1. this is the first time I have ever seen this thread
2.boogerlips, this is really brilliant, my compliments
3. hitting .400 AND hitting in a LOT of consecutive games are both hard to do. Neither has been done since. I think they must be hard to do.
4. Dimaggio could not deal with having a wife who was more famous than he was. And he was REALLY famous
5. Give them back the war years - and in Williams' case also the Korean War years and I think Ted stays in till he breaks 714, even if it means hitting .286 a couple times, and Dimaggio probably another 150 or so homers and raises his lifetime average which is already quite high. How high would Williams' lifetime average have been - at first much higher than .344 but 714 would be more within reach than .367 so he would have shot for that record and ended up a little below his real life lifetime average.
6. If Dimaggio had not called Mickey Mantle off that hit by Willie Mays in the Series, leading to that knee injury Mantle breaks Ted Williams' record for lifetime homers.
7. If it had not been for segregation none of this would have happened: Satchel Paige stops Dimaggio's streak well before 56, and Williams hits in George Brett territory. Josh Gibson breaks 714.
8. Take 20-25% of the best pitchers and fielders out of the major leagues and I think George Brett, Pete Rose, Tony Gwynn (yes I know this is self-contradictory), Rod Carew, Don Mattingly and Wade Boggs hit .400 or maybe hit for 56 games. Do this for racist reasons and you have 1941.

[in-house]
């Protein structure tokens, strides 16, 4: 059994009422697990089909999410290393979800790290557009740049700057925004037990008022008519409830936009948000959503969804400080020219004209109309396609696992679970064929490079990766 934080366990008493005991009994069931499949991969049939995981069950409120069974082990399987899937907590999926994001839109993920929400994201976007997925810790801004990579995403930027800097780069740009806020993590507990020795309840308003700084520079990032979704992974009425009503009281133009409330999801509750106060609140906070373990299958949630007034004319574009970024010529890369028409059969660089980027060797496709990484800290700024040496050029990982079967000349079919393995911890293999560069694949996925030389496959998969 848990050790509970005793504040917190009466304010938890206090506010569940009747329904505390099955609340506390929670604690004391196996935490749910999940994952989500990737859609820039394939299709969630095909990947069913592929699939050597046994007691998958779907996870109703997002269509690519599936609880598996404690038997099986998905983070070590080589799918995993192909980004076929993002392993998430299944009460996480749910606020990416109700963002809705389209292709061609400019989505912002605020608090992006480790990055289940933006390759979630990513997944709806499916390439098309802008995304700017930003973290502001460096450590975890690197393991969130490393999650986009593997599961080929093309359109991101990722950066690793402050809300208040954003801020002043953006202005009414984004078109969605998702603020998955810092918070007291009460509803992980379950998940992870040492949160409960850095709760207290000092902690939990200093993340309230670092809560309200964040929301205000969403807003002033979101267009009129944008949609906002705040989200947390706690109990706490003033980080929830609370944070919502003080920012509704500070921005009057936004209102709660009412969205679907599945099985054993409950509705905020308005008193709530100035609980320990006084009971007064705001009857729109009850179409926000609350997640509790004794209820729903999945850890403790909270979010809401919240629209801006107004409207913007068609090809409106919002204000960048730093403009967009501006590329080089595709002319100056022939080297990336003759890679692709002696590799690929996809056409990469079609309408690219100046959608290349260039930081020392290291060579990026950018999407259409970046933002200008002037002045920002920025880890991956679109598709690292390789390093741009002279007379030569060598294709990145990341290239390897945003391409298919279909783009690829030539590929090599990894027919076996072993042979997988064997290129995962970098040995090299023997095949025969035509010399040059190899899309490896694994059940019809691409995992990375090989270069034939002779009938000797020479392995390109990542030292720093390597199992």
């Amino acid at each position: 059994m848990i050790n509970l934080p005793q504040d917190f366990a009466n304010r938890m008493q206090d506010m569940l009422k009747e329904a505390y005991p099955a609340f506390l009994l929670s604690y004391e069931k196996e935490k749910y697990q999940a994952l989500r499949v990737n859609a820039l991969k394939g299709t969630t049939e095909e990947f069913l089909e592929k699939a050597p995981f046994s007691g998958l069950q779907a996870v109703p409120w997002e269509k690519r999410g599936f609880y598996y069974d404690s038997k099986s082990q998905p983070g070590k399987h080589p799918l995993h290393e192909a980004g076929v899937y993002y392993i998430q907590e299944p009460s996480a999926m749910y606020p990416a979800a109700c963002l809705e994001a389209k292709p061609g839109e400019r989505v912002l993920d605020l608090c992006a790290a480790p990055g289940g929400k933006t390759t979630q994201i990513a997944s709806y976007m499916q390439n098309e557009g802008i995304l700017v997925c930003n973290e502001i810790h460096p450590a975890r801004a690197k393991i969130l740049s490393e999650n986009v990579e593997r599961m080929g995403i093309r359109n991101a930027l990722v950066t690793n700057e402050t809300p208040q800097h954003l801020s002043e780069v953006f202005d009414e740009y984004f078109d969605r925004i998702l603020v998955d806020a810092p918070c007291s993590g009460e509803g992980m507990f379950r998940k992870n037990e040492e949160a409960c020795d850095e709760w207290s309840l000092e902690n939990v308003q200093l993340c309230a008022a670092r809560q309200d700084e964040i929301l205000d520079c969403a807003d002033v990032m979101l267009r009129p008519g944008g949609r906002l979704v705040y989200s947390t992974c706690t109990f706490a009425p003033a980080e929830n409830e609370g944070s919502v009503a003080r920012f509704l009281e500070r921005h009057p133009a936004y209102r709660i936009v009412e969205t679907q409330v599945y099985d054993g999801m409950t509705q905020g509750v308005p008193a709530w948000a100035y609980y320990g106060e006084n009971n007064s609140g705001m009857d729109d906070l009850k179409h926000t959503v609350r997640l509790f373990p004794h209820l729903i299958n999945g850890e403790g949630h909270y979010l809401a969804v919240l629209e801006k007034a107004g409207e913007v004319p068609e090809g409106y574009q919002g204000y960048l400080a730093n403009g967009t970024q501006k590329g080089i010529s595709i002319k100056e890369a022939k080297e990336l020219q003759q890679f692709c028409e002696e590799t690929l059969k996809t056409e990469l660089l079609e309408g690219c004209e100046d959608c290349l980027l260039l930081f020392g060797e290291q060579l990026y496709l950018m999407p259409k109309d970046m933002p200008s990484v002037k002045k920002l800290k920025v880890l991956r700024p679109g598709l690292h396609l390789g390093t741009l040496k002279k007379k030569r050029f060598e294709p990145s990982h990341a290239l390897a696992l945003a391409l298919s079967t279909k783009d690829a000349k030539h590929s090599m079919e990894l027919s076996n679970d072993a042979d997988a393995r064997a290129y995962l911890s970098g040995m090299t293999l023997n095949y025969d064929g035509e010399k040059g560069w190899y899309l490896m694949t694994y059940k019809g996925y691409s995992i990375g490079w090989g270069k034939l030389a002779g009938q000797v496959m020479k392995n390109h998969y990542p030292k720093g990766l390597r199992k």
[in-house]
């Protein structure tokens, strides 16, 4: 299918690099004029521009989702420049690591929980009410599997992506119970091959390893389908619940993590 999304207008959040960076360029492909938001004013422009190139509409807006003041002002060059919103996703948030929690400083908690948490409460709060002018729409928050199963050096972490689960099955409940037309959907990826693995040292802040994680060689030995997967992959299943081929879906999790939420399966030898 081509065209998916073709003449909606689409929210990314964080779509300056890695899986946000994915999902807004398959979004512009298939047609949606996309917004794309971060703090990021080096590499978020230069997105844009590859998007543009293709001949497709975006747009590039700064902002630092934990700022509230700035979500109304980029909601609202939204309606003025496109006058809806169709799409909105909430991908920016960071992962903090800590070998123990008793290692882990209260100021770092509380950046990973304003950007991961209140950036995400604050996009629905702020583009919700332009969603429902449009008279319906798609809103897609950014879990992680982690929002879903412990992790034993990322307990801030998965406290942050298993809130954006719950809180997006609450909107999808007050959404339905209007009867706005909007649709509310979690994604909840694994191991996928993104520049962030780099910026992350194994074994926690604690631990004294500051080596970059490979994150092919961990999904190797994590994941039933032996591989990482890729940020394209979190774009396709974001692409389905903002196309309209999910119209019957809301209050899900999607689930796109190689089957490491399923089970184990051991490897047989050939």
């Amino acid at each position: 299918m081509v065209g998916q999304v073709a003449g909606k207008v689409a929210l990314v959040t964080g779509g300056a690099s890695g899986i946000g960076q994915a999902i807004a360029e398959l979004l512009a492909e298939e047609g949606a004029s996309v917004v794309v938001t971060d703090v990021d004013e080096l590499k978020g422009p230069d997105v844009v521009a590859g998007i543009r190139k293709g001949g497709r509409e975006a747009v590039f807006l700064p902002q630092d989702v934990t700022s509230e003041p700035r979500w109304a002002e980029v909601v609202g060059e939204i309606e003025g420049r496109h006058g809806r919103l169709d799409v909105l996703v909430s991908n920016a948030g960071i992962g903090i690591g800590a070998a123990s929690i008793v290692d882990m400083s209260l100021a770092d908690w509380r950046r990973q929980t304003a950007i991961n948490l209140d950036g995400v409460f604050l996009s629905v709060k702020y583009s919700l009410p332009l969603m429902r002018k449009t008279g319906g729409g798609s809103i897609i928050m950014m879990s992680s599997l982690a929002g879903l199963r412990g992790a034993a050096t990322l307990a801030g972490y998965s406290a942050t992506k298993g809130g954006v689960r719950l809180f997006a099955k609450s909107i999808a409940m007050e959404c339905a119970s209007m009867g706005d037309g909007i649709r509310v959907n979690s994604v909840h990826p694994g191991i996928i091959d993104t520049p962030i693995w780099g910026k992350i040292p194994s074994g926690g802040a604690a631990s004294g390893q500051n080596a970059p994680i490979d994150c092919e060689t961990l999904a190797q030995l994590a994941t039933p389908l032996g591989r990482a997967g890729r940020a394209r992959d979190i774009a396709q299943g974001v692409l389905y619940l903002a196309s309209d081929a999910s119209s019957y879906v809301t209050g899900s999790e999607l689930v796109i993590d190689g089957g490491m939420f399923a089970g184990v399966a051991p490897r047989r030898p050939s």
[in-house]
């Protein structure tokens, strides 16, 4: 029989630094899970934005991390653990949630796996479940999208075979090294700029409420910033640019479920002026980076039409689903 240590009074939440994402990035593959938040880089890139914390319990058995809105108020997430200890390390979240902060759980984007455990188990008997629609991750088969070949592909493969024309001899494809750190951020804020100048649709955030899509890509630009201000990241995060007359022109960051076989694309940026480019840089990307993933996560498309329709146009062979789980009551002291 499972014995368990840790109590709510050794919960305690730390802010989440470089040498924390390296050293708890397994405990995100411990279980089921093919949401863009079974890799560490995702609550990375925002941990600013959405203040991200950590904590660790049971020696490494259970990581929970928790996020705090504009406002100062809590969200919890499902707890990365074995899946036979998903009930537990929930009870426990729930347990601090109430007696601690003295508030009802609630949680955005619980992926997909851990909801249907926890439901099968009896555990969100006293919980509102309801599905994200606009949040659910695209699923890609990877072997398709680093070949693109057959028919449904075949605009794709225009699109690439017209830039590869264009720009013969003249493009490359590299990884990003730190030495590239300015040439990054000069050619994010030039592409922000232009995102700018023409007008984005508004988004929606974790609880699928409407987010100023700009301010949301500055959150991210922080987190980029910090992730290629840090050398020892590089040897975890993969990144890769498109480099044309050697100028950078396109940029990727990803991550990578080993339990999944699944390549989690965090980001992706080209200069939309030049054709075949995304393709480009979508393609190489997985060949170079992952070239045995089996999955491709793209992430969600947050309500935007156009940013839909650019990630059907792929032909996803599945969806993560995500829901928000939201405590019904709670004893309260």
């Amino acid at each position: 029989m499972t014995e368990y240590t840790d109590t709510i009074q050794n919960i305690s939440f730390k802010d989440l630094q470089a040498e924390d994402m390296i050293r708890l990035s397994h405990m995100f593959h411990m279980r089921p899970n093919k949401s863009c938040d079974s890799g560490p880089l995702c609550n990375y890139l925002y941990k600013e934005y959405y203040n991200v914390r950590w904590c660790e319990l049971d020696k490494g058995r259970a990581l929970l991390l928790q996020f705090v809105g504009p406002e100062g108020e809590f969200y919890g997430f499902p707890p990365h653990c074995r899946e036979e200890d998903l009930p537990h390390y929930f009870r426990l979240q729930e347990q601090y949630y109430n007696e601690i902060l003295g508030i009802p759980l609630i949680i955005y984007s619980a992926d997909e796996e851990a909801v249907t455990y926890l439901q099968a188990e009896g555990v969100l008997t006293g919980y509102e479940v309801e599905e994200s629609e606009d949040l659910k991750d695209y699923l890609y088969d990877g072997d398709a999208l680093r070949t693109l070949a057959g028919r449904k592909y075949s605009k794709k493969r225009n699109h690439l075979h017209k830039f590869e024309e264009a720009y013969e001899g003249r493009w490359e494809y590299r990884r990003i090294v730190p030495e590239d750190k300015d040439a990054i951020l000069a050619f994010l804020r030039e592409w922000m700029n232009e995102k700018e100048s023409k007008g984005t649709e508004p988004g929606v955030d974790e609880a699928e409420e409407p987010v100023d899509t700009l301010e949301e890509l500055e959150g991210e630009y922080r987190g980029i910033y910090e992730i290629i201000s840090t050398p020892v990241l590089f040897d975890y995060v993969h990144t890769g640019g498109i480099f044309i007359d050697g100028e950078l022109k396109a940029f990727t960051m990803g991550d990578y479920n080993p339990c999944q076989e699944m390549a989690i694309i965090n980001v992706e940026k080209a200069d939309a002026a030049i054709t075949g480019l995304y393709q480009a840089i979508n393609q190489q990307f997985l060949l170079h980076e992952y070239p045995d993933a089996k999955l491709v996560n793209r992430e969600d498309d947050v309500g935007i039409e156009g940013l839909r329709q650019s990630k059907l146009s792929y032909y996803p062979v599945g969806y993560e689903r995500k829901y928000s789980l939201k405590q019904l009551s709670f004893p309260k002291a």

9. As a corollary, all achievements before the end of segregation in any given field should be taken with a grain of salt. Babe Ruth probably has Willie Mays' numbers lifetime, Ty Cobb hits 30 points lower lifetime.
Ruth may still be greater than Mays, despite Mays' enormous advantage in fielding and baserunning cause Ruth also pitched. As batters they then come out even. But this is true in all fields: 20% of all white folks before segregation was ended practically (meaning at the point where one could say that at least a realistic chance of a person of color making it into the same profession without externally-imposed prohibitions existed - this may not yet exist in many fields of life) were in their professional levels thanks to artificially and unjustly lowered competition.
Thus 8 or 9 Presidents of the United States should have never made it (among the African American Presidents we did not have but should have: Frederick Douglass, WEB DuBois, Septima Clark,Ida B. Wells, Martin Luther King Jr.,). But it is true of the lawyers, judges, business executives, and yes, even college professors. Some us are where we would not be had we had to face fair competition from women and people of other "racial" backgrounds. Maybe even me (born 1960). Who knows ? We should ask ourselves. And we should view baseball records as a learning tool. The best of their times were among the best, and their records are inflated by pitching to or batting against 20% minor leaguers masquerading as big leaguers, camoflauged by their "whiteness".
This has been a public service announcement.